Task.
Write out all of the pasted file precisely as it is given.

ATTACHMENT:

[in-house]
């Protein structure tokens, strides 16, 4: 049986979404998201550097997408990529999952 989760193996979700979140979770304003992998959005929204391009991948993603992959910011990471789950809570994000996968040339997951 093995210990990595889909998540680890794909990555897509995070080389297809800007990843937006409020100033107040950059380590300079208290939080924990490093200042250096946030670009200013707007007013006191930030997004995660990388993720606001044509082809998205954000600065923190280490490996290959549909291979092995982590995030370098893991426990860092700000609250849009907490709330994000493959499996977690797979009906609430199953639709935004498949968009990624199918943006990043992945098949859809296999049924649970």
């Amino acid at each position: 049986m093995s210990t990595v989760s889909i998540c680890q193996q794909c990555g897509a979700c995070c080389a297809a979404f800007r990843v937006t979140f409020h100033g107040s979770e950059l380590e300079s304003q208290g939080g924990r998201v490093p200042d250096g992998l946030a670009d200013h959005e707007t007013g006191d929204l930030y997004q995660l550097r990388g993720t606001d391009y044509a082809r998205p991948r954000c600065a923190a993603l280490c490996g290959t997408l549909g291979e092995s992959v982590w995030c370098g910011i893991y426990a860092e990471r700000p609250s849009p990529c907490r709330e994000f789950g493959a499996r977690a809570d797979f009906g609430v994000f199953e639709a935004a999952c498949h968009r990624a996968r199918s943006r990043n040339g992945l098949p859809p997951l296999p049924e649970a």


[in-house]
């Protein structure tokens, strides 16, 4: 049986979404998201550097997408990529999952 989760193996979700979140979770304003992998959005929204391009991948993603992959910011990471789950809570994000996968040339997951 093995210990990595889909998540680890794909990555897509995070080389297809800007990843937006409020100033107040950059380590300079208290939080924990490093200042250096946030670009200013707007007013006191930030997004995660990388993720606001044509082809998205954000600065923190280490490996290959549909291979092995982590995030370098893991426990860092700000609250849009907490709330994000493959499996977690797979009906609430199953639709935004498949968009990624199918943006990043992945098949859809296999049924649970």
């Amino acid at each position: 049986m093995s210990t990595v989760s889909i998540c680890q193996q794909c990555g897509a979700c995070c080389a297809a979404f800007r990843v937006t979140f409020h100033g107040s979770e950059l380590e300079s304003q208290g939080g924990r998201v490093p200042d250096g992998l946030a670009d200013h959005e707007t007013g006191d929204l930030y997004q995660l550097r990388g993720t606001d391009y044509a082809r998205p991948r954000c600065a923190a993603l280490c490996g290959t997408l549909g291979e092995s992959v982590w995030c370098g910011i893991y426990a860092e990471r700000p609250s849009p990529c907490r709330e994000f789950g493959a499996r977690a809570d797979f009906g609430v994000f199953e639709a935004a999952c498949h968009r990624a996968r199918s943006r990043n040339g992945l098949p859809p997951l296999p049924e649970a």